However, the argument of gender differences in relation to work-family balance has not been supported generally in empirical studies (Eagle et al., 1997; Frone et al., 1992a; Frone, Russell, & Cooper, 1992b; Gutek et al., 1991). Hall and Richter (1988) studied on managing home and work boundaries. They reported that home boundaries were more permeable than work boundaries consistently among both men and women, which was failed to support the argument of gender differences. Hall and Richter's (1988) findings were supported by Frone et al. (1992a). Frone et al. (1992a) found no evidence of gender difference in relation to permeability of work and family boundaries, which proposes that gender differences do not explain a significant amount of variance in the occurrence of conflict between work and family roles.
In addition, Eagle et al. (1997) examined the gender differences in relative permeability of work and family boundaries, their results showed that permeability of work and family boundaries did not differ across men and women. Their findings add some evidence to the concepts that work-family conflict is relevant to both men and women, and the changes in perceptions of stereotypes, social conceptions of parenthood, gender, and work identity may be the cause (Beach, 1989, as cited in Eagle et al., 1997). ''The attitudes of men concerning work and family issues are rapidly approaching those of women, a signiï¬cant change over . . . just four years ago'' (Wohl, 1989, p. 183, as cited in Eagle et al., 1997), this similarity in attitudes decreases the probability for gender differences to exist in reported experiences of work to family interference and family to work interference (Wohl, 1989, as cited in Eagle et al., 1997).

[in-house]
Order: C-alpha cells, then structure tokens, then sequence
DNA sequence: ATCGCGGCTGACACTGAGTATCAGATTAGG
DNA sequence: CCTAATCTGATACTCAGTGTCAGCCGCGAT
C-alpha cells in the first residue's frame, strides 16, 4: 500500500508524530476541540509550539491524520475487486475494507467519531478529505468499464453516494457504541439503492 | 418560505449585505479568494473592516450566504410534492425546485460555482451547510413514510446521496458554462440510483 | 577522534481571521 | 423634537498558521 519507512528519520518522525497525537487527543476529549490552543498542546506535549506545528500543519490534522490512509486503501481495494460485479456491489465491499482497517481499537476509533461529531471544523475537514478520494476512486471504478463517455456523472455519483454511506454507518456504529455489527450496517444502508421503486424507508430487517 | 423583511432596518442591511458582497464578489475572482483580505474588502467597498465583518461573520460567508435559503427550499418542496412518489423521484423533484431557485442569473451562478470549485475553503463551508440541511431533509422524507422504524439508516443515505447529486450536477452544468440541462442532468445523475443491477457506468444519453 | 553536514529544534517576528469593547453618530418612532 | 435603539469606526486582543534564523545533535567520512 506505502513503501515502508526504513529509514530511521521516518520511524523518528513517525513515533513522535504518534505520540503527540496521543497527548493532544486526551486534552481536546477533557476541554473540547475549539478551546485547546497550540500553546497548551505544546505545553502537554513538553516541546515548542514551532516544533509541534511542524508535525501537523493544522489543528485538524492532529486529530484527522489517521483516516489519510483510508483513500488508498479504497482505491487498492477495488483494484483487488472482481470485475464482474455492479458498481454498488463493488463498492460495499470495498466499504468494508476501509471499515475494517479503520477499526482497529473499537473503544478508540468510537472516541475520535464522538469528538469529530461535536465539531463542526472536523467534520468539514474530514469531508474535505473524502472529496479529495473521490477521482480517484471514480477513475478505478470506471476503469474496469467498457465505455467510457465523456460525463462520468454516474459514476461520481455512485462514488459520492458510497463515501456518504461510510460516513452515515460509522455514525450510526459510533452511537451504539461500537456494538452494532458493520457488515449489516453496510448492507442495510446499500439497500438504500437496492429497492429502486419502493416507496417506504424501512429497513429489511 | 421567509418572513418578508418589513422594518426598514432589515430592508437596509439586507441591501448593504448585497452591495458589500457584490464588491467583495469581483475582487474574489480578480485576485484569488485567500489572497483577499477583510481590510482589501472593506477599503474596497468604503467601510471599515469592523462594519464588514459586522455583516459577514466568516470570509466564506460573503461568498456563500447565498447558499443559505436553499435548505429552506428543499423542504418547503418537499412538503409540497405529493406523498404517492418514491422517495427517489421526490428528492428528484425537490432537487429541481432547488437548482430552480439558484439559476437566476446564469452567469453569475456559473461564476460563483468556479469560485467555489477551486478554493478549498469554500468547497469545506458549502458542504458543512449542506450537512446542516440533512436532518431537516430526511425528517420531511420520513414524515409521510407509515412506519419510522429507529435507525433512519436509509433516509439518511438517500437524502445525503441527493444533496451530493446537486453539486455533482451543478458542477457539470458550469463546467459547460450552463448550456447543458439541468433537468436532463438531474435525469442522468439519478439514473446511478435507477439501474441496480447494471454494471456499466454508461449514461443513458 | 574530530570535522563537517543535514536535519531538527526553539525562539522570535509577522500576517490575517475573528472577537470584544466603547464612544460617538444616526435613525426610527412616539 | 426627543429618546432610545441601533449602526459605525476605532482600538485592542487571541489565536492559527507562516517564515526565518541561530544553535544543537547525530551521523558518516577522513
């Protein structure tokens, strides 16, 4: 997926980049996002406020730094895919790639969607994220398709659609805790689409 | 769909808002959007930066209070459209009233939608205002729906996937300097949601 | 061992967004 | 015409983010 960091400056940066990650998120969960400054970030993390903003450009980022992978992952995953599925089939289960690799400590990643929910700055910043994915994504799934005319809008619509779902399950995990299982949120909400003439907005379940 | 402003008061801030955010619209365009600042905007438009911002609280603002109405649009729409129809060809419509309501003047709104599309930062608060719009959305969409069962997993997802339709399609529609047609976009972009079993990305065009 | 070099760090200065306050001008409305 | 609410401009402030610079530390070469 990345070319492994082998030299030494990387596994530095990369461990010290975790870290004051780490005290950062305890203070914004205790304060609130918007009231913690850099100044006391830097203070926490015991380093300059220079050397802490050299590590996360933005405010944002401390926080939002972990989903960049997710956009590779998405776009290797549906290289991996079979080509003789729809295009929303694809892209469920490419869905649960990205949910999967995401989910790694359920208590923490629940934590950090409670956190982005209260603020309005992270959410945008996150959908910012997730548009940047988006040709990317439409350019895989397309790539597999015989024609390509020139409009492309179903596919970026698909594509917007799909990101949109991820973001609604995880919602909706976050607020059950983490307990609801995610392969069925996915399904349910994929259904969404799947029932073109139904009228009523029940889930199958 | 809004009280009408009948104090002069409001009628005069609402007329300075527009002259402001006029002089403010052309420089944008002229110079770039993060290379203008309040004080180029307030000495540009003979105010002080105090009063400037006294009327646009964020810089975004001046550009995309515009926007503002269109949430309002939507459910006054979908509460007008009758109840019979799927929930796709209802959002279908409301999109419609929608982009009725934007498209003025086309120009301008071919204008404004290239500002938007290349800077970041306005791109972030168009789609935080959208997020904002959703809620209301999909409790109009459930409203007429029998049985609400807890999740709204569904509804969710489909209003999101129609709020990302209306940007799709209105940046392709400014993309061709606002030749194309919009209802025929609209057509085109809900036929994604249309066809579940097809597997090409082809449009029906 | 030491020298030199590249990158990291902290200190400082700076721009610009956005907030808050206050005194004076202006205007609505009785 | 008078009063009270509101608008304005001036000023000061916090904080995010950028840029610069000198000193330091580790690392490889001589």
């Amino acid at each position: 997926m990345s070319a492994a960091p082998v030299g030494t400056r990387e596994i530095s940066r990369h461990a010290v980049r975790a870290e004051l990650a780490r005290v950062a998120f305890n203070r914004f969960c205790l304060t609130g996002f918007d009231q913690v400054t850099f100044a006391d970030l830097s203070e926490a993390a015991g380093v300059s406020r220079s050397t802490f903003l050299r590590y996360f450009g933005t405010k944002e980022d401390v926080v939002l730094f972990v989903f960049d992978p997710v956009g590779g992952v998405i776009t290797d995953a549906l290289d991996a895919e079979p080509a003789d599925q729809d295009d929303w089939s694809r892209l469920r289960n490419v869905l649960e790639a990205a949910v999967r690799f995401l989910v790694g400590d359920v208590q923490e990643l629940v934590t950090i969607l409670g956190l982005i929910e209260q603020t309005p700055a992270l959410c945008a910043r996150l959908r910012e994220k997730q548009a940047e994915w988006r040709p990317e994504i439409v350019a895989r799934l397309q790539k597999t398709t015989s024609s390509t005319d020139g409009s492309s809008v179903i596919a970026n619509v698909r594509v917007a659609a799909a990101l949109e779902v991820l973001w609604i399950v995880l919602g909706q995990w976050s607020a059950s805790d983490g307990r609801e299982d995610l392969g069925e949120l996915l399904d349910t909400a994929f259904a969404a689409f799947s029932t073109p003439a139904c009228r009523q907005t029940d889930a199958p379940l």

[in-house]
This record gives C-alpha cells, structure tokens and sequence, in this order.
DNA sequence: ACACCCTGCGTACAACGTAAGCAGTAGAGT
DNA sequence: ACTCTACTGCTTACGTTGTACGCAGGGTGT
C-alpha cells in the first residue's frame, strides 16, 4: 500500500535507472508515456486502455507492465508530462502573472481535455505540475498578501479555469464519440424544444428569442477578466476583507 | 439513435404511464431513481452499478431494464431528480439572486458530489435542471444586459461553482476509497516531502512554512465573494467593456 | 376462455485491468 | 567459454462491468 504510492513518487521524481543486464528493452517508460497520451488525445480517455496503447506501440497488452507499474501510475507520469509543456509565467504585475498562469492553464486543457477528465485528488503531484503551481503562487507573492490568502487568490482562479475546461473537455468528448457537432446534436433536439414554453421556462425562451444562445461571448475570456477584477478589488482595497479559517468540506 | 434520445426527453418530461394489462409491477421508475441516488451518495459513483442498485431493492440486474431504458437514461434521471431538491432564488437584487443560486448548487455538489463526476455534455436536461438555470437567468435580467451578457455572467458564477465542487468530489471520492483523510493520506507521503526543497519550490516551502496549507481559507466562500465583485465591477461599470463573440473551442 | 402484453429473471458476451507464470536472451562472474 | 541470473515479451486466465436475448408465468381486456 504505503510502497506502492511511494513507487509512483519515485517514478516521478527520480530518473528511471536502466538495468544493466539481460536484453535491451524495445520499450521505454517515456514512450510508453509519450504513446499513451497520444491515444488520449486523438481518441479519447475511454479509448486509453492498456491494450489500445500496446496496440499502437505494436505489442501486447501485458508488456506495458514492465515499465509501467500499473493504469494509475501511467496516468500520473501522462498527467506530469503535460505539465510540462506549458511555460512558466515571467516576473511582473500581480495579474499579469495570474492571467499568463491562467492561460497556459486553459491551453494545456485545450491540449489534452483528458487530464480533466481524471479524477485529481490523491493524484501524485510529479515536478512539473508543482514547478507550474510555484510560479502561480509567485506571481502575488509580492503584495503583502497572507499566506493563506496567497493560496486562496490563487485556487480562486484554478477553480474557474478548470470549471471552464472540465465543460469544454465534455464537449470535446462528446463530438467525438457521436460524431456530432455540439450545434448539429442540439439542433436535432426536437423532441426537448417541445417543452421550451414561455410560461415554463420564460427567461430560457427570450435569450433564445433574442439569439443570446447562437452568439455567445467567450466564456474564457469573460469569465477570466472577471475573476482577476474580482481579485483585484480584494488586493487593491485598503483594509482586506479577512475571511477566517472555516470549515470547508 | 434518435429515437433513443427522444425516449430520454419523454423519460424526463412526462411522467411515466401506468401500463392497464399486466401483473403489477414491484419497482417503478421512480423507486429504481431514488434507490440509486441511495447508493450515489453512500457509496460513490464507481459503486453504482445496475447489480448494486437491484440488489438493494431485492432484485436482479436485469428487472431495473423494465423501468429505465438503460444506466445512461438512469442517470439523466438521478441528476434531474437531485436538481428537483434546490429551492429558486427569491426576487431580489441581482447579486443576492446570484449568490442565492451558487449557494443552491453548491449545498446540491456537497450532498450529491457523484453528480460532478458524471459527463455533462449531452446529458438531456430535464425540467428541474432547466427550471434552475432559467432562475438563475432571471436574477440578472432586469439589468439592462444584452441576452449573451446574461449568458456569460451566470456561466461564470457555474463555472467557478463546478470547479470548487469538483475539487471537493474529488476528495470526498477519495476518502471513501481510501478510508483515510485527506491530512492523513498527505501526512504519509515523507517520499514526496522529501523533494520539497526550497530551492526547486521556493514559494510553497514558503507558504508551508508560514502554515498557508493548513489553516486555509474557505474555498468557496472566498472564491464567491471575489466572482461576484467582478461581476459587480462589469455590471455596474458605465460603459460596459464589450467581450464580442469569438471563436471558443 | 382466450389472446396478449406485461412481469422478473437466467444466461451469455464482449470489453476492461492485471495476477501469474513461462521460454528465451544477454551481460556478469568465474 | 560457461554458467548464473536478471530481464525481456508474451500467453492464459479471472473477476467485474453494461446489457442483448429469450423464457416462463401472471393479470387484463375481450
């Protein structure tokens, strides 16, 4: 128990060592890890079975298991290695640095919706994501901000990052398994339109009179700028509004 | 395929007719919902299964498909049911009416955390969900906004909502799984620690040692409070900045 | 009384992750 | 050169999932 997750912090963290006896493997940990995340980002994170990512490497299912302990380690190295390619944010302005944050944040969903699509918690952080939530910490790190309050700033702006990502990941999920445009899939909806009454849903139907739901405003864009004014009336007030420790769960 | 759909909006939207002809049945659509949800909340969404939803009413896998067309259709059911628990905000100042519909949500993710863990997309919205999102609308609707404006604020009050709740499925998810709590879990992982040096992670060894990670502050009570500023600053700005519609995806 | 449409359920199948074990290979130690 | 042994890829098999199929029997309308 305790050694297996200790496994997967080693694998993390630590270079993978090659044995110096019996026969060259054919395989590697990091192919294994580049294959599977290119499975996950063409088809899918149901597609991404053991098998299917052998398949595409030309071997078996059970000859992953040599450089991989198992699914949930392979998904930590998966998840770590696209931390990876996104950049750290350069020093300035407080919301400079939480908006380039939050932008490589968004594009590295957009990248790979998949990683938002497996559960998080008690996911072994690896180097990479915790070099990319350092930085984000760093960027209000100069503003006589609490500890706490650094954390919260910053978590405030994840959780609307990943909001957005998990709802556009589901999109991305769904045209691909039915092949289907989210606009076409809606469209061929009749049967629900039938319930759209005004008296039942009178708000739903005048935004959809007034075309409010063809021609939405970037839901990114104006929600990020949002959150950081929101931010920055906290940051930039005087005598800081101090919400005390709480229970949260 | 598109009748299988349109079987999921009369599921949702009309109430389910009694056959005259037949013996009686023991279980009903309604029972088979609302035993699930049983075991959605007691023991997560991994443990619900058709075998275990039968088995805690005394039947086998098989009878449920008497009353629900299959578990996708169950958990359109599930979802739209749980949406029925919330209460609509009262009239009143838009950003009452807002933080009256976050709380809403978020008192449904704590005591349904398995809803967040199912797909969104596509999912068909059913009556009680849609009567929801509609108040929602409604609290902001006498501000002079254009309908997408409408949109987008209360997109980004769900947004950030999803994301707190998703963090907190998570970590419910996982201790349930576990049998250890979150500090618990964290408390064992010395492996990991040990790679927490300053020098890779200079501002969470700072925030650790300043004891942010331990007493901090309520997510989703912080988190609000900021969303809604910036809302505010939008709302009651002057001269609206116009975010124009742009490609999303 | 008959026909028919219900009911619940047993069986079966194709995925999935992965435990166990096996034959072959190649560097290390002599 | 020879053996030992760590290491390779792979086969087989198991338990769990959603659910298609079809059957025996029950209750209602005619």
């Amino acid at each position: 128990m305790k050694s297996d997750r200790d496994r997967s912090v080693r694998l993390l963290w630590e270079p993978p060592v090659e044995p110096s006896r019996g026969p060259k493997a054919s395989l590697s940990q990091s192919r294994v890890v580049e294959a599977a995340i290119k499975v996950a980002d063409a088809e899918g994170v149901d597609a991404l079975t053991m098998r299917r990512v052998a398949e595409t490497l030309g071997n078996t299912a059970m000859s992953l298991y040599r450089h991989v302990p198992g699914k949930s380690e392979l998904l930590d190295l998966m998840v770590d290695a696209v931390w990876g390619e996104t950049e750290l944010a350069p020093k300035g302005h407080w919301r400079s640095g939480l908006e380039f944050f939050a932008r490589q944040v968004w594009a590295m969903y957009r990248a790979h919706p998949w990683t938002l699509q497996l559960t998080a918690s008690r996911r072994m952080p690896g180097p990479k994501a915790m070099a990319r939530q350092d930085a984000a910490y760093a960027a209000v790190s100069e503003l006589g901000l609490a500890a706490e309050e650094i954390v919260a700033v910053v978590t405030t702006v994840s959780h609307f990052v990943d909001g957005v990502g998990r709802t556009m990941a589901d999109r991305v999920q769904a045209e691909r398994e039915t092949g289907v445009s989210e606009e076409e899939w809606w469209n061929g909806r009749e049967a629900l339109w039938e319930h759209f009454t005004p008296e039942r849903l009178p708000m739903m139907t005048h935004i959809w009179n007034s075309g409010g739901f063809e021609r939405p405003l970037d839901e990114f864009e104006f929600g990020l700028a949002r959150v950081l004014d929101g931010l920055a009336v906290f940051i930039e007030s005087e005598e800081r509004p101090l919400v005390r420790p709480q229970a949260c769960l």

Moreover, Frone et al. (1992b) examined the outcomes of work-family conflict on depression and found no difference across samples of men and women in their model or in the direction of the hypothesized existence of gender differences. Frone et al. (1996) also reported no evidence of significant gender differences in the relationship between work-family conflict and health-related outcomes in the overall findings. A possible reason for the lack of gender difference in the experiences of work to family interference and family to work interference may be due to a mutual empathy couples share (Eagle et al., 1997). This empathy would have been built from a decrease in time as a resource for each partner to spend in their respective, occupied domains in the concern of obtaining financial resources traditionally (Eagle et al., 1997).
Although there are not many empirical studies found gender differences in relation to work-family balance, it is important for individuals and organizations to maintain a balance of responsibilities at work and at home. Work-family balance strategies have been identified as the enhancement of workers' autonomy in the process of integrating and coordinating the aspects of work and non-work of their lives (Felstead, Jewson, Phizacklea, & Walters, 2002). De Cieri, Holmes, Abbott, and Pettit (2005) argued that the need of an organization to attract and retain high potential employees in labour market is a strong motivating aspect to increase awareness and action of an organizational with regard to implement and to manage work-family balance strategies. Work-family balance strategies in the organization would contain policies including dependent care and family leave (Morgan & Milliken, 1992), direct services and flexible work practices (Vanderkolk & Young, 1991), childcare benefits (Glass & Fujimoto, 1995), and childcare based policies (Stoner & Hartman, 1990).
As a conclusion, the inability to balance the demands of work and family does have negative impact on both individuals (Frone et al., 1992a; Frone et al., 1996; Frone et al., 1997; Kopelman et al., 1983; Rodgers & Rodger, 1989; Swanson, 1992) and organizations (Bacharach et al., 1991; Zedeck & Mosier, 1990). Work-family conflict does not only affect women, but it also affect men (Duxbury & Higgins, 1991; Frone et al., 1996; Gutek et al., 1991; MacEwen & Barling, 1994; Pleck, 1977). However, research is inconsistent whether there is gender differences in relation to work-family conflict, some found gender differences (Frone et al., 1996; MacEwen & Barling, 1994) and some research showing there is no gender differences (Eagle et al., 1997; Frone et al., 1992a; Frone et al., 1992b; Frone et al., 1996; Gutek et al., 1991; Hall & Richter, 1988). Lastly, work-family balance strategies, such as direct services, flexible work practices, childcare benefits, and childcare based policies should be implemented in organizations to attract and retain high potential employees (Cieri et al., 2005).